Sir John Houblon was the first Governor of the Bank of England; he was appointed to this position in July 1694. In 1696 he was re-elected by a General Court of Proprietors and continued in office until July 1697.
John Houblon was born on 13 March 1632 and was strictly raised in the Protestant faith and in the family business. An older brother, also called James, together with their father are frequently mentioned in the diaries of Samuel Pepys together with increasing references to another brother who, it seems probable, was the young John. Most of the interaction between Pepys and the Houblons concerned shipping and it was commonplace for Pepys to hire the ships that were clearly owned by the family. But the relationship extended beyond business transactions, the diaries recording many social occasions; when Pepys was imprisoned in the Tower, in 1679, on suspicion of being a Papist, it was the Houblons who bailed him out.
John Houblon married Marie, the daughter of Isaac Jurin, a Flemish refugee and during their lives together raised five sons and six daughters. Only two sons, John and Samuel, survived their father. John acquired the lease on a house in Threadneedle Street, the site of the present Bank, in 1671. His fame as a merchant, the fair and responsible way in which he conducted his business and his public spiritedness ensured that, with time, his standing in the London community grew. He became the Sheriff of London between 1689-90 and was Alderman from 1689 until 1712. He was knighted in 1689 and served as the Master of the Grocers’ Company in 1690-91 and as a Commissioner of the Admiralty between 1693 and 1699. Sir John became Lord Mayor of London in 1695 and was elected the member of Bodmin in three Parliaments. So it was then, that when finally the Bill for the foundation of a national Bank was approved in Parliament that the Houblons, and Sir John in particular, were among those merchants both investing monies and being instrumental in creating the managing structure. Three brothers, Sir John, Sir James and Abraham were there at the very start; James and Abraham as Directors and John as Governor taking up this position on Tuesday, 10 July 1694. By the terms of the Charter he held the position until 25 March 1696 when he was re-elected by a General Court of Proprietors and continued in office until July 1697.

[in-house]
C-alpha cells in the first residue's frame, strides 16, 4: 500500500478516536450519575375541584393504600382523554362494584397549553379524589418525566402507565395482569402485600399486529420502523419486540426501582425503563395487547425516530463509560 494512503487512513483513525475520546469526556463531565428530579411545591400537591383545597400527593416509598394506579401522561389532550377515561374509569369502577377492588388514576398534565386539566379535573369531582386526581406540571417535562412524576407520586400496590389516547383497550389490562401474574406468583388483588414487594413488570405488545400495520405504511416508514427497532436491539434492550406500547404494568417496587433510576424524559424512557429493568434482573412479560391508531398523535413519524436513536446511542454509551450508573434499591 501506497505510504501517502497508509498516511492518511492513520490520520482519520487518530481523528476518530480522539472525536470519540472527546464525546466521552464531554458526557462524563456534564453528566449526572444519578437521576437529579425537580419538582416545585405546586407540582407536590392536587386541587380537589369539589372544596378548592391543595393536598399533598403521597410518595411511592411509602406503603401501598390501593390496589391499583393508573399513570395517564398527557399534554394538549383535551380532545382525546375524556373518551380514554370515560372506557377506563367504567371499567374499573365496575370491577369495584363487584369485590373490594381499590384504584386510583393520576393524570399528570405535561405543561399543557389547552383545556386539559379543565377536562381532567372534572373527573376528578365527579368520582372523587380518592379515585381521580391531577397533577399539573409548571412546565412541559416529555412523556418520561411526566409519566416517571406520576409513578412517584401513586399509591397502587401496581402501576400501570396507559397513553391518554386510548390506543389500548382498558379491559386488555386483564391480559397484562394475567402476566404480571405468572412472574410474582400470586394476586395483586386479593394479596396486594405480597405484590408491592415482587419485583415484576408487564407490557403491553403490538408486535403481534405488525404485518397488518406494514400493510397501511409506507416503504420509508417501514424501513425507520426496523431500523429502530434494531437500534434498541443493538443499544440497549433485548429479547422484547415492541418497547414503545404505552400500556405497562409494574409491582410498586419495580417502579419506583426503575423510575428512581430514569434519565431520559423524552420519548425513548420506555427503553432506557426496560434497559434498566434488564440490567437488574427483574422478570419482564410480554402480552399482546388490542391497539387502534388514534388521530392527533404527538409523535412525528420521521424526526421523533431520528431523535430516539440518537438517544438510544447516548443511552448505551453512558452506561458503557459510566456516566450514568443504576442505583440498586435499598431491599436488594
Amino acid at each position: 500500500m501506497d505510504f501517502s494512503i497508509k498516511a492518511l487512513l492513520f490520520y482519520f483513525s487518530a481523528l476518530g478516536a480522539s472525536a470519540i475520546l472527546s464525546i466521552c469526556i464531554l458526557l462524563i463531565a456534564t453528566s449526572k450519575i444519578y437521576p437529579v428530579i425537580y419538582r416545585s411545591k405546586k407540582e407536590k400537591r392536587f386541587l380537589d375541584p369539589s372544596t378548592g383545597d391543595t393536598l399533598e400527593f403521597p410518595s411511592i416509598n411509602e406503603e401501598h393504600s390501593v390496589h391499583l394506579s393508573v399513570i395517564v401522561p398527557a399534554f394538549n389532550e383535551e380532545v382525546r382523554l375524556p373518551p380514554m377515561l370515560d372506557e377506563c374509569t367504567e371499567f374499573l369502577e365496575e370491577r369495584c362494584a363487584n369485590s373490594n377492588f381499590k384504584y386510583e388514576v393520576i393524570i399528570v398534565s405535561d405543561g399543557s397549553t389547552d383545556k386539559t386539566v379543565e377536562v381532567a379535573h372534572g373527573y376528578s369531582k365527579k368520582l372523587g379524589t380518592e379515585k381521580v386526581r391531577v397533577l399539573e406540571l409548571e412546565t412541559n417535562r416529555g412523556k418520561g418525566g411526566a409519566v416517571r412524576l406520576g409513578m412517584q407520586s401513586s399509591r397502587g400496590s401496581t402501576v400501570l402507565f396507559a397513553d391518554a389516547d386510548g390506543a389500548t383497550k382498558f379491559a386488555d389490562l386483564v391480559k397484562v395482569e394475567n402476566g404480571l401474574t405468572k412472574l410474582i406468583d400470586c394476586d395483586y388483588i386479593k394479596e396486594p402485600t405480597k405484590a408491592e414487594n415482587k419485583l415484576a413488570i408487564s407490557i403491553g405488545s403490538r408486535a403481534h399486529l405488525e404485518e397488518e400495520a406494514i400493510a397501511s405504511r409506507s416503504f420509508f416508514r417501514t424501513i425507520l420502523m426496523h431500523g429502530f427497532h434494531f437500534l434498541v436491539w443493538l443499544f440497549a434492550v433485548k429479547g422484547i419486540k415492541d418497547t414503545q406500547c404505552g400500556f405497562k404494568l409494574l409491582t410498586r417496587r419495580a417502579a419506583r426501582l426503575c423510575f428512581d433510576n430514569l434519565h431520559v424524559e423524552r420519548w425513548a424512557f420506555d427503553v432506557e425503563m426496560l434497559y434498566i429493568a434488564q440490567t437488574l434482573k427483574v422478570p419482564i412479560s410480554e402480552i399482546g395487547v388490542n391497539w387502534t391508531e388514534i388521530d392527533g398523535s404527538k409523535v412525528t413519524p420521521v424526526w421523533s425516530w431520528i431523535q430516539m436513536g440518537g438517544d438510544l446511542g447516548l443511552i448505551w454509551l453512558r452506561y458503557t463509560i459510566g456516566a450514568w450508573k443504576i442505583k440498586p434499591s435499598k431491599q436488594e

Sir John died on 10 January 1712 and was buried in the church of St Christopher-le-Stocks.
The house in Threadneedle Street
In December 1694 the Bank, originally occupying Mercers’ Hall, paid £5,500 for an eleven year lease on Grocers’ Hall where it eventually remained until 1733. On the failure to negotiate a renewal of the lease it was agreed to “build a new public office upon the Bank’s estate in Threadneedle Street”; the original site of Sir John Houblon’s house and gardens.
After the death of Lady Houblon in 1732 the site was to become the basis for Sampson to begin the development of the present Bank of England building in Threadneedle Street. Subsequently, the church of St Christpher-le-Stocks and the graveyard were to disappear beneath the ever-increasing requirements of the Bank. Now, little remains but the records of how it once was.